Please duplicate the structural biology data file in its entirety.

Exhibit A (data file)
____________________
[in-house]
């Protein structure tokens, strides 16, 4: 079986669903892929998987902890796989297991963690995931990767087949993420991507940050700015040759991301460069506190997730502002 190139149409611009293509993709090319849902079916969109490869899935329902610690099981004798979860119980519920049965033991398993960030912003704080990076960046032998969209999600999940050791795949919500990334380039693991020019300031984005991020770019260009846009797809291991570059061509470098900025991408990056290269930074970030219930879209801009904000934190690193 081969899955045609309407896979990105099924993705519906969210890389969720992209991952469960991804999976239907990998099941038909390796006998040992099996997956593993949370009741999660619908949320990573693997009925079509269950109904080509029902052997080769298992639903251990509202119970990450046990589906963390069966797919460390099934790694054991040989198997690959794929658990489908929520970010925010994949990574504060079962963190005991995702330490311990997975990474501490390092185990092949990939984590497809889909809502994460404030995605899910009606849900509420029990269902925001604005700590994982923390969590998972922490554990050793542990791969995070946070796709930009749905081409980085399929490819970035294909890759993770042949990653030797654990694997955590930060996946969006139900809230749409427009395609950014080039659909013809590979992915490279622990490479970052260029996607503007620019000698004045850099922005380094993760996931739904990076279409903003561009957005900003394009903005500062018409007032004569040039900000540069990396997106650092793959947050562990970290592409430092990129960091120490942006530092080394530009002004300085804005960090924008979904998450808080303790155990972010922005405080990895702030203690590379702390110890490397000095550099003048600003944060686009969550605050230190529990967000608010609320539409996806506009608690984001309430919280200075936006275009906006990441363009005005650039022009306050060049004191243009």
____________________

[in-house]
């Protein structure tokens, strides 16, 4: 079986669903892929998987902890796989297991963690995931990767087949993420991507940050700015040759991301460069506190997730502002 190139149409611009293509993709090319849902079916969109490869899935329902610690099981004798979860119980519920049965033991398993960030912003704080990076960046032998969209999600999940050791795949919500990334380039693991020019300031984005991020770019260009846009797809291991570059061509470098900025991408990056290269930074970030219930879209801009904000934190690193 081969899955045609309407896979990105099924993705519906969210890389969720992209991952469960991804999976239907990998099941038909390796006998040992099996997956593993949370009741999660619908949320990573693997009925079509269950109904080509029902052997080769298992639903251990509202119970990450046990589906963390069966797919460390099934790694054991040989198997690959794929658990489908929520970010925010994949990574504060079962963190005991995702330490311990997975990474501490390092185990092949990939984590497809889909809502994460404030995605899910009606849900509420029990269902925001604005700590994982923390969590998972922490554990050793542990791969995070946070796709930009749905081409980085399929490819970035294909890759993770042949990653030797654990694997955590930060996946969006139900809230749409427009395609950014080039659909013809590979992915490279622990490479970052260029996607503007620019000698004045850099922005380094993760996931739904990076279409903003561009957005900003394009903005500062018409007032004569040039900000540069990396997106650092793959947050562990970290592409430092990129960091120490942006530092080394530009002004300085804005960090924008979904998450808080303790155990972010922005405080990895702030203690590379702390110890490397000095550099003048600003944060686009969550605050230190529990967000608010609320539409996806506009608690984001309430919280200075936006275009906006990441363009005005650039022009306050060049004191243009």